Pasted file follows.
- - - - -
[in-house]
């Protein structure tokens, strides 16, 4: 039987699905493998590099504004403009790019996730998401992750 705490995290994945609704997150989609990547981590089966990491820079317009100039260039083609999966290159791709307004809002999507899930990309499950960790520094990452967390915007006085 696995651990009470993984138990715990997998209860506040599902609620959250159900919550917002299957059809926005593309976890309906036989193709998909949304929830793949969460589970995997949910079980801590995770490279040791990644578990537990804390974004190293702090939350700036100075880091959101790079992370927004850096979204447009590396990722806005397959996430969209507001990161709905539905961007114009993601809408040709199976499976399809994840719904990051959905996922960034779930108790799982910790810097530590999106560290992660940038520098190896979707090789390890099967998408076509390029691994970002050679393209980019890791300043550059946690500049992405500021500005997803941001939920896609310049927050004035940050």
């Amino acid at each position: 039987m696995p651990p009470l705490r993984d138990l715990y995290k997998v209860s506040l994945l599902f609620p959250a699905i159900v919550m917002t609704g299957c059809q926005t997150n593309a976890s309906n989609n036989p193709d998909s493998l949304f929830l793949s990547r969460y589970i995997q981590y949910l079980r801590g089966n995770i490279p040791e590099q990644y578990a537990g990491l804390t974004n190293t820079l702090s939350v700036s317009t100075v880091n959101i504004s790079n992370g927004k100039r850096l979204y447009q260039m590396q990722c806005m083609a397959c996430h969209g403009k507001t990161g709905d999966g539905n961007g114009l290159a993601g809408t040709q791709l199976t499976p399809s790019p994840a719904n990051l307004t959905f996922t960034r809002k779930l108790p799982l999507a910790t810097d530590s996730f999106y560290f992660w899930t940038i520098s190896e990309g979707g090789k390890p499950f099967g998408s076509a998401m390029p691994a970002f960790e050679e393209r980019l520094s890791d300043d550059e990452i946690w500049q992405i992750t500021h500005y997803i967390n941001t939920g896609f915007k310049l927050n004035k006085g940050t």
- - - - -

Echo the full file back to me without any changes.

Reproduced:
[in-house]
């Protein structure tokens, strides 16, 4: 039987699905493998590099504004403009790019996730998401992750 705490995290994945609704997150989609990547981590089966990491820079317009100039260039083609999966290159791709307004809002999507899930990309499950960790520094990452967390915007006085 696995651990009470993984138990715990997998209860506040599902609620959250159900919550917002299957059809926005593309976890309906036989193709998909949304929830793949969460589970995997949910079980801590995770490279040791990644578990537990804390974004190293702090939350700036100075880091959101790079992370927004850096979204447009590396990722806005397959996430969209507001990161709905539905961007114009993601809408040709199976499976399809994840719904990051959905996922960034779930108790799982910790810097530590999106560290992660940038520098190896979707090789390890099967998408076509390029691994970002050679393209980019890791300043550059946690500049992405500021500005997803941001939920896609310049927050004035940050």
């Amino acid at each position: 039987m696995p651990p009470l705490r993984d138990l715990y995290k997998v209860s506040l994945l599902f609620p959250a699905i159900v919550m917002t609704g299957c059809q926005t997150n593309a976890s309906n989609n036989p193709d998909s493998l949304f929830l793949s990547r969460y589970i995997q981590y949910l079980r801590g089966n995770i490279p040791e590099q990644y578990a537990g990491l804390t974004n190293t820079l702090s939350v700036s317009t100075v880091n959101i504004s790079n992370g927004k100039r850096l979204y447009q260039m590396q990722c806005m083609a397959c996430h969209g403009k507001t990161g709905d999966g539905n961007g114009l290159a993601g809408t040709q791709l199976t499976p399809s790019p994840a719904n990051l307004t959905f996922t960034r809002k779930l108790p799982l999507a910790t810097d530590s996730f999106y560290f992660w899930t940038i520098s190896e990309g979707g090789k390890p499950f099967g998408s076509a998401m390029p691994a970002f960790e050679e393209r980019l520094s890791d300043d550059e990452i946690w500049q992405i992750t500021h500005y997803i967390n941001t939920g896609f915007k310049l927050n004035k006085g940050t």